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Maybe everyone else knows this, but I have recently learned the quick way to select an entire table in Word without having to highlight the whole thing every time. You put the cursor in the table, then presss Alt + 5 on the number keypad. BUT you have to have the number lock turned off (Anne).

We (Marion office) were having trouble copying a formatted table from one word document to another (Word 2002, Office Pro). The formatting would get lost even though the separate styles within the table were set up the same in both documents. I didn't mind losing the border pattern, but the new document added a half-inch indent in each grid cell. That was decidedly ugly. Furthermore, hand-changing each of the grid cells didn't work, the table would simply change back (it was a little spooky, to be honest).

It turns out that in addition to the plain old Styles (paragraph and character), there is a "normal table style" that affects the way all tables work in a given document called "Table Grid" and in the second document, that table grid had formatted paragraphs with a half-inch indentation. Once we changed the indentation of the TableGrid style to flush left, then the only control problems of the copy-paste were lines, which could be auto formatted.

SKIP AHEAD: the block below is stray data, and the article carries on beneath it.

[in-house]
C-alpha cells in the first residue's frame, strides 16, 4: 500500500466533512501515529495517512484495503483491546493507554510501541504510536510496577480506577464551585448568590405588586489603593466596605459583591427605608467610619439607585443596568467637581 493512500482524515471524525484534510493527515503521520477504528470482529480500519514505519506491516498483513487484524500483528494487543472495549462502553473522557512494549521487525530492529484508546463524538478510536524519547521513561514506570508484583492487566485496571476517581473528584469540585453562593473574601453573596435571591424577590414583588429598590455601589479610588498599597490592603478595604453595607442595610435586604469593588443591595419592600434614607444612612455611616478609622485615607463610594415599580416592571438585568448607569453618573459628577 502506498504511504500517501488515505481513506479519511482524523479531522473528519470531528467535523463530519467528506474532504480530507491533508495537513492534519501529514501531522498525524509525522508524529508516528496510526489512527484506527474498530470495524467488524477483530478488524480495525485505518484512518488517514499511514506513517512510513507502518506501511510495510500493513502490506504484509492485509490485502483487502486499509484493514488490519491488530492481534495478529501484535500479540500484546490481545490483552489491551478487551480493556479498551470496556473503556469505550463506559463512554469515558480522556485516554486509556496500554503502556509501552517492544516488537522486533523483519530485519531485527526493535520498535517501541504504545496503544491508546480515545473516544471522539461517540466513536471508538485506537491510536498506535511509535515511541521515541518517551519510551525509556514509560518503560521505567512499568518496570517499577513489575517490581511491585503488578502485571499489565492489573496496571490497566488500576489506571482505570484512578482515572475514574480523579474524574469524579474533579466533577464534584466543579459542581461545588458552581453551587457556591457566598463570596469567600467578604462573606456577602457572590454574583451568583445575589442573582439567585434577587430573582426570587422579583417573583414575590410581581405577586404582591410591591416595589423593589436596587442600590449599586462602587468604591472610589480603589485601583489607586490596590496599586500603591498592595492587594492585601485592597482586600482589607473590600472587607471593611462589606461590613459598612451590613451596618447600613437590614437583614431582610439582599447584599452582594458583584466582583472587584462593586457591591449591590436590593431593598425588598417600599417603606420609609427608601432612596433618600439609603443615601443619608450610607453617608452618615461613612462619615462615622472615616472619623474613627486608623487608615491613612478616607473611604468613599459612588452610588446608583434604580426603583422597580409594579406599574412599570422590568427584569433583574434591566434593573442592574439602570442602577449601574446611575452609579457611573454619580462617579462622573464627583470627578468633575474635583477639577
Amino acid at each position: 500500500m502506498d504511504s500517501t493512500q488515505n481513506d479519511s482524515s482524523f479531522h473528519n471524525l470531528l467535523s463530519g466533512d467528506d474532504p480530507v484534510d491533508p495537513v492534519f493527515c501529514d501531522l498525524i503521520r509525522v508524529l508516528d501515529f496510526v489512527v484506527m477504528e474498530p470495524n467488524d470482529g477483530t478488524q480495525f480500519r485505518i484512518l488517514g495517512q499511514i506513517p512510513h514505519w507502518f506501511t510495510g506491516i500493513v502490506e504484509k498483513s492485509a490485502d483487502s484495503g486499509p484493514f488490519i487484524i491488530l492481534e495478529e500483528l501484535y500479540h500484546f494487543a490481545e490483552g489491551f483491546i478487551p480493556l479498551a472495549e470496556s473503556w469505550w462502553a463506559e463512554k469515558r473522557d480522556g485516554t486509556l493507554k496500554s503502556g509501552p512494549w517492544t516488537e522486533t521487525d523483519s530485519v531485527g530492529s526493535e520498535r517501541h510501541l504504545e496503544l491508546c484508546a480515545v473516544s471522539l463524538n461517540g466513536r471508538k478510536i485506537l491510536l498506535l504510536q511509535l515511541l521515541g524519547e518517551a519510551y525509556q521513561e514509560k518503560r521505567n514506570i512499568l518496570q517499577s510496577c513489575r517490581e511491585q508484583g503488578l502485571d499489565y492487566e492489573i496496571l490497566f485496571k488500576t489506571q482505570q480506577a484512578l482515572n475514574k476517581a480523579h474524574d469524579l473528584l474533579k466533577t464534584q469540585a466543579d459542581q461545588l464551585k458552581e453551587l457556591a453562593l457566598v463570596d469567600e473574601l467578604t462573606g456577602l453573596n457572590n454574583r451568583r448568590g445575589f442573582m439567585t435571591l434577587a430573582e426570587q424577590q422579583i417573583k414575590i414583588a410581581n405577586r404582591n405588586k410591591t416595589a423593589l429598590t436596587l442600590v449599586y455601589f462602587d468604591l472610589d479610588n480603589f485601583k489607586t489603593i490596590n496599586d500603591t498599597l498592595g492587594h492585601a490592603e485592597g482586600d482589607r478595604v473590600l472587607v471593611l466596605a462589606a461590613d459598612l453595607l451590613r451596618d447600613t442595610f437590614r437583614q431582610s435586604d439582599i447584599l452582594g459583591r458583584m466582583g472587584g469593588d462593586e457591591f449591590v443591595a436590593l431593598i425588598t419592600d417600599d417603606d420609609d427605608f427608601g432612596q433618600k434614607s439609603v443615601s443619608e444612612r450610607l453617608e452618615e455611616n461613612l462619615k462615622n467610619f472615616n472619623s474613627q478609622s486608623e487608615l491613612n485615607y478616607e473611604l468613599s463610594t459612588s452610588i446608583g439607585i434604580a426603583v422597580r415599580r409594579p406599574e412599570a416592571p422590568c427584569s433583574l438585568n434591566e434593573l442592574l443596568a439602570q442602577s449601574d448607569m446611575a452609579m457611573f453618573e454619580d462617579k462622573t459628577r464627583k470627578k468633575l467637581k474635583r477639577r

I am not especially happy with the way Word handles style proliferation. It's confusing for the user (especially ex-Word Perfect users) and it's untidy, admittedly like a lot of the user-friendly controls from Microsquash. I should have guessed! (Kris)

I have been playing with Tables of Figures in Word 2002, Office Pro, and just figured out that you can autocaption particular types of files that have been inserted into the document. For example, you can autocaption all Excel, Quattro, Word Table, Paradox, and Access items as Tables. You can set whether the caption is below or above the item and change the way it looks using the Caption style. The only thing I don't know (thanks to the limitations of the Word Help) is whether you can set up a separate Caption style for different types of Captions, i.e. Tables, Figures, and Plates. (Cammy)

Created by KKris. Last Modification: Wednesday 18 of February, 2004 16:00:57 EST by Cammy.